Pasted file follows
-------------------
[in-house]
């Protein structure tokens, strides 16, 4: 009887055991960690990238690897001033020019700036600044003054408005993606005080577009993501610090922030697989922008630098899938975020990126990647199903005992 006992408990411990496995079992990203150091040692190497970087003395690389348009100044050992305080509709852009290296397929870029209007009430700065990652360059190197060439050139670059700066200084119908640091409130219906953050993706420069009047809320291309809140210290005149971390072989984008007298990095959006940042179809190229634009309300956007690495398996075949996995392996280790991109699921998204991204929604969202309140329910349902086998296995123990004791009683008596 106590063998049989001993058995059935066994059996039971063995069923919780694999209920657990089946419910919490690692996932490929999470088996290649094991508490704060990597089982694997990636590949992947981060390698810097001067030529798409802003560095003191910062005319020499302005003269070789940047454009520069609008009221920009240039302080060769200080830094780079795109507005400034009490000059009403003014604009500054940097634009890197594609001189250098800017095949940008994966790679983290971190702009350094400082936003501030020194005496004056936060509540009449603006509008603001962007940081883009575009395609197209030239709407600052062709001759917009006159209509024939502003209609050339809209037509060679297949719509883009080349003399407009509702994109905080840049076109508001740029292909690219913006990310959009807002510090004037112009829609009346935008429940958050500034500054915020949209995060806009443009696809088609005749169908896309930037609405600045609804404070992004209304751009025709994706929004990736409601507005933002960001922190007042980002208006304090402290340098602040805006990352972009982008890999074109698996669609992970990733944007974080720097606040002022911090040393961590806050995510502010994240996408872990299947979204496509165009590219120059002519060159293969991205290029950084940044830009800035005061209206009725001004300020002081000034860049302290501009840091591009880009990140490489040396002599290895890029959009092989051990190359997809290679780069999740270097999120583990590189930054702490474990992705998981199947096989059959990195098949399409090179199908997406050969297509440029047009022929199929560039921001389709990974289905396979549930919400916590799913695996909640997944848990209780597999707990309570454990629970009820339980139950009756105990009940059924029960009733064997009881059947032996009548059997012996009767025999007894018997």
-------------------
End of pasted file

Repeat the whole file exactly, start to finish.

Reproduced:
[in-house]
């Protein structure tokens, strides 16, 4: 009887055991960690990238690897001033020019700036600044003054408005993606005080577009993501610090922030697989922008630098899938975020990126990647199903005992 006992408990411990496995079992990203150091040692190497970087003395690389348009100044050992305080509709852009290296397929870029209007009430700065990652360059190197060439050139670059700066200084119908640091409130219906953050993706420069009047809320291309809140210290005149971390072989984008007298990095959006940042179809190229634009309300956007690495398996075949996995392996280790991109699921998204991204929604969202309140329910349902086998296995123990004791009683008596 106590063998049989001993058995059935066994059996039971063995069923919780694999209920657990089946419910919490690692996932490929999470088996290649094991508490704060990597089982694997990636590949992947981060390698810097001067030529798409802003560095003191910062005319020499302005003269070789940047454009520069609008009221920009240039302080060769200080830094780079795109507005400034009490000059009403003014604009500054940097634009890197594609001189250098800017095949940008994966790679983290971190702009350094400082936003501030020194005496004056936060509540009449603006509008603001962007940081883009575009395609197209030239709407600052062709001759917009006159209509024939502003209609050339809209037509060679297949719509883009080349003399407009509702994109905080840049076109508001740029292909690219913006990310959009807002510090004037112009829609009346935008429940958050500034500054915020949209995060806009443009696809088609005749169908896309930037609405600045609804404070992004209304751009025709994706929004990736409601507005933002960001922190007042980002208006304090402290340098602040805006990352972009982008890999074109698996669609992970990733944007974080720097606040002022911090040393961590806050995510502010994240996408872990299947979204496509165009590219120059002519060159293969991205290029950084940044830009800035005061209206009725001004300020002081000034860049302290501009840091591009880009990140490489040396002599290895890029959009092989051990190359997809290679780069999740270097999120583990590189930054702490474990992705998981199947096989059959990195098949399409090179199908997406050969297509440029047009022929199929560039921001389709990974289905396979549930919400916590799913695996909640997944848990209780597999707990309570454990629970009820339980139950009756105990009940059924029960009733064997009881059947032996009548059997012996009767025999007894018997």